The effective electrochemical surface area (ECSA) was evaluated by the electrochemical double-layer capacitance (Cdl) measurement, which has been regarded as an efficient method to confirm active sites in the metal oxide electrocatalysts. Cdl measurement reveals that the ECSA of the reduced spinel ferrite composites is much higher than that of pristine ferrite@GO composites. In particular, the Cdl value of r-CNFg is 2.72 mF cm−2, ca. 2.4 times higher than that of CNFg (Fig. 4 and S18). These results demonstrate that more exposed active sites and higher surface area for electrocatalytic OER are generated during the NaBH4 treatment process. After reduction-engraved treatment, the TEM study also shows that the surface of crystalline CNF becomes amorphous (Fig. 1c and d), which is further confirmed by PXRD with the decrease of intensities in diffraction peaks of the reduced composites. Meanwhile, N2 absorption experiments are performed at 77 K and 1 atm to determine the specific surface area of GO, CNFg and r-CNFg (Fig. S19). The r-CNFg possesses a higher Brunauer–Emmett–Teller surface area of 67.53 m2 g−1 than that of CNFg (60.26 m2 g−1), although part of the r-CNFg nanoparticles fall off the GO nanosheets. These results demonstrate that r-CNF nanoparticles possess a higher surface area, because of the introduction of abundant oxygen vacancies in the spinel lattice. Moreover, the hydrophilicity of r-CNF was studied by water vapor absorption isotherm measurement at 298 K and 1 atm (Fig. S20). Compared to that of CNF, the high hysteresis of the desorption curve of r-CNF shows a strong affinity for water molecules in the reduced spinel structure, indicating the presence of more vacant sites at the surface of r-CNF. It was also confirmed by TGA analysis (Fig. S21), where r-CNF lose more water molecules than that of CNF.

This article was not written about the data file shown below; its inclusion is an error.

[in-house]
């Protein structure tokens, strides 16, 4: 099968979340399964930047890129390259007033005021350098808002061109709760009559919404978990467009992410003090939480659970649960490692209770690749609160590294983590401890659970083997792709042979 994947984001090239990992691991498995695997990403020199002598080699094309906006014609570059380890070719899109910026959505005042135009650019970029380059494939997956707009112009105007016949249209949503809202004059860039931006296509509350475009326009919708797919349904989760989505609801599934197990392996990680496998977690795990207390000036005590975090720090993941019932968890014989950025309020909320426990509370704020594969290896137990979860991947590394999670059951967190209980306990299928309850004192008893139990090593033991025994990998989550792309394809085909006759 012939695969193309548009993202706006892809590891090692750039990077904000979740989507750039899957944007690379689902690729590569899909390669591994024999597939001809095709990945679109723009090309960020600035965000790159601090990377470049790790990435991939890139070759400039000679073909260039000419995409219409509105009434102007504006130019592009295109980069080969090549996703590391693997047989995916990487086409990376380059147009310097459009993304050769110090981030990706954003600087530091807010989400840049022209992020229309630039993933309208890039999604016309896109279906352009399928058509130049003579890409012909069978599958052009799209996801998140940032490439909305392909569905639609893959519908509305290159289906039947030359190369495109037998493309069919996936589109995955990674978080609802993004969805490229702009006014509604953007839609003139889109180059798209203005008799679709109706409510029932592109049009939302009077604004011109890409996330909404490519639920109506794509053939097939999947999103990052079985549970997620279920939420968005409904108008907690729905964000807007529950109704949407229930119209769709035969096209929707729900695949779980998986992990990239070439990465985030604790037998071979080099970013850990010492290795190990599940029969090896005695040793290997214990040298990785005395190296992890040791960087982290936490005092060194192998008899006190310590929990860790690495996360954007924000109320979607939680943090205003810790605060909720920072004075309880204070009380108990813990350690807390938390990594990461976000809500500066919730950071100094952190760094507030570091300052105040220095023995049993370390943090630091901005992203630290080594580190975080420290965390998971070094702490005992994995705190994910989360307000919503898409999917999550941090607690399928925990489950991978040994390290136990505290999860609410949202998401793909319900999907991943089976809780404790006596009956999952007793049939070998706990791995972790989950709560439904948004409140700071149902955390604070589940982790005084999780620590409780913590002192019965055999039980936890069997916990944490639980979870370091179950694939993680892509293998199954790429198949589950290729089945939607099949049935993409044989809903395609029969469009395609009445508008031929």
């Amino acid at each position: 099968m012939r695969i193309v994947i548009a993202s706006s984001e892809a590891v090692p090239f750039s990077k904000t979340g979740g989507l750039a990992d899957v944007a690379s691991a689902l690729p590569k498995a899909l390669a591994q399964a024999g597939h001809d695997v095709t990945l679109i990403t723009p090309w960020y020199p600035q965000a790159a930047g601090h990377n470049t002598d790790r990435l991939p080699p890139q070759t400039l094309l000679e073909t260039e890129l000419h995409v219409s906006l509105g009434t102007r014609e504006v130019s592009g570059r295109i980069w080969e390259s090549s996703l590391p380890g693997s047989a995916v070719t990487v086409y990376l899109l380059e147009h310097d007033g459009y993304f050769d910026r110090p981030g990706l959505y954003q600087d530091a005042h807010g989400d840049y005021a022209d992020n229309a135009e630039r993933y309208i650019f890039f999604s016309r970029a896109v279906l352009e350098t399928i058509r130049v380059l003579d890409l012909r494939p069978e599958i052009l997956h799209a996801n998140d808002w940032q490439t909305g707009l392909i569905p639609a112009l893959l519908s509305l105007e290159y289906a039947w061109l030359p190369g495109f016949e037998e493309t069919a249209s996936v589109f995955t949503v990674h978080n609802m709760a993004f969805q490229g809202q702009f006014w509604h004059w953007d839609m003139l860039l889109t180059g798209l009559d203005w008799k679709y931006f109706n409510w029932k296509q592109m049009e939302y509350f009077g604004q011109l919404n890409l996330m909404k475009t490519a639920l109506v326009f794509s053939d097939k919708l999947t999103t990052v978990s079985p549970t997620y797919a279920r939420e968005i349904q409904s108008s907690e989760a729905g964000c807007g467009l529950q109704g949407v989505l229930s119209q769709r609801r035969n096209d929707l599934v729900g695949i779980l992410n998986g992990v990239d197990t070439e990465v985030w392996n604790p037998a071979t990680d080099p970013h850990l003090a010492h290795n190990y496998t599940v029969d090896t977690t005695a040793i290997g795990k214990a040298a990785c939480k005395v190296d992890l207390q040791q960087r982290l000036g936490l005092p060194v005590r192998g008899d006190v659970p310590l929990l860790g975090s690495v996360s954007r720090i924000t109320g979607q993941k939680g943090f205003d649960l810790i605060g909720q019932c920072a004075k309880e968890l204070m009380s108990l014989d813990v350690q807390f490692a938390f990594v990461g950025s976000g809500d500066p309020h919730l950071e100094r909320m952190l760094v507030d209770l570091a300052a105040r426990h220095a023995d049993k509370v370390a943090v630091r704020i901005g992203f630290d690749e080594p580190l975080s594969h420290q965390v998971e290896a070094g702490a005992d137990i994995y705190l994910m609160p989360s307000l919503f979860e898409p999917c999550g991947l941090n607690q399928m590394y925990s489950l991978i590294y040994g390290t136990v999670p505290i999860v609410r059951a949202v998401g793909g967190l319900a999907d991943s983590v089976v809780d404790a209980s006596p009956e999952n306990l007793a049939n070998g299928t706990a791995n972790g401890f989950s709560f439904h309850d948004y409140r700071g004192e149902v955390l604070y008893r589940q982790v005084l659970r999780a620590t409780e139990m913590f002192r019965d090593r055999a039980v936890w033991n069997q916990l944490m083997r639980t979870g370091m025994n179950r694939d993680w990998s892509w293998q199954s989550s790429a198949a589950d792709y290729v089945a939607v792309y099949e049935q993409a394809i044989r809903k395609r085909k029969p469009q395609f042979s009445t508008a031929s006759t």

image file: c7qi00681k-f4.tif
Fig. 4 CVs of (a) CNFg; (b) r-CNFg in 1.0 M KOH solution at varying scan rates, with the plots of the capacitive current density as a function of scan rate (c).